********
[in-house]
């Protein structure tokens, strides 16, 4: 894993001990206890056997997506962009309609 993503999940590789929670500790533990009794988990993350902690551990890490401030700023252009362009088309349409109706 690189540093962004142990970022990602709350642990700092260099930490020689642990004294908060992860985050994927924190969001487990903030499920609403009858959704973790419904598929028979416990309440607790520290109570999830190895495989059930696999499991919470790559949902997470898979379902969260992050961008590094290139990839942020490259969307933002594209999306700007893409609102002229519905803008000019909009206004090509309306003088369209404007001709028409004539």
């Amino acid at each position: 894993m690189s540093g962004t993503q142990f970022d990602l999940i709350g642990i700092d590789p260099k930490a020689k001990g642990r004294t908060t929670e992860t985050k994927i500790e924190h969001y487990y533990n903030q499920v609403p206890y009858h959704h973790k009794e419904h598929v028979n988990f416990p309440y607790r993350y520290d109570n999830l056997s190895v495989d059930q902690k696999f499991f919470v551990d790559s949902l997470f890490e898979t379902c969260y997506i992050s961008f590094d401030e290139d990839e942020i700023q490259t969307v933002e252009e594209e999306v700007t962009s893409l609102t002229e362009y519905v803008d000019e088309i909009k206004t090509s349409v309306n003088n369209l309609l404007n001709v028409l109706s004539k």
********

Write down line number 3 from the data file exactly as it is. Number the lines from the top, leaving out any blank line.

């Amino acid at each position: 894993m690189s540093g962004t993503q142990f970022d990602l999940i709350g642990i700092d590789p260099k930490a020689k001990g642990r004294t908060t929670e992860t985050k994927i500790e924190h969001y487990y533990n903030q499920v609403p206890y009858h959704h973790k009794e419904h598929v028979n988990f416990p309440y607790r993350y520290d109570n999830l056997s190895v495989d059930q902690k696999f499991f919470v551990d790559s949902l997470f890490e898979t379902c969260y997506i992050s961008f590094d401030e290139d990839e942020i700023q490259t969307v933002e252009e594209e999306v700007t962009s893409l609102t002229e362009y519905v803008d000019e088309i909009k206004t090509s349409v309306n003088n369209l309609l404007n001709v028409l109706s004539k």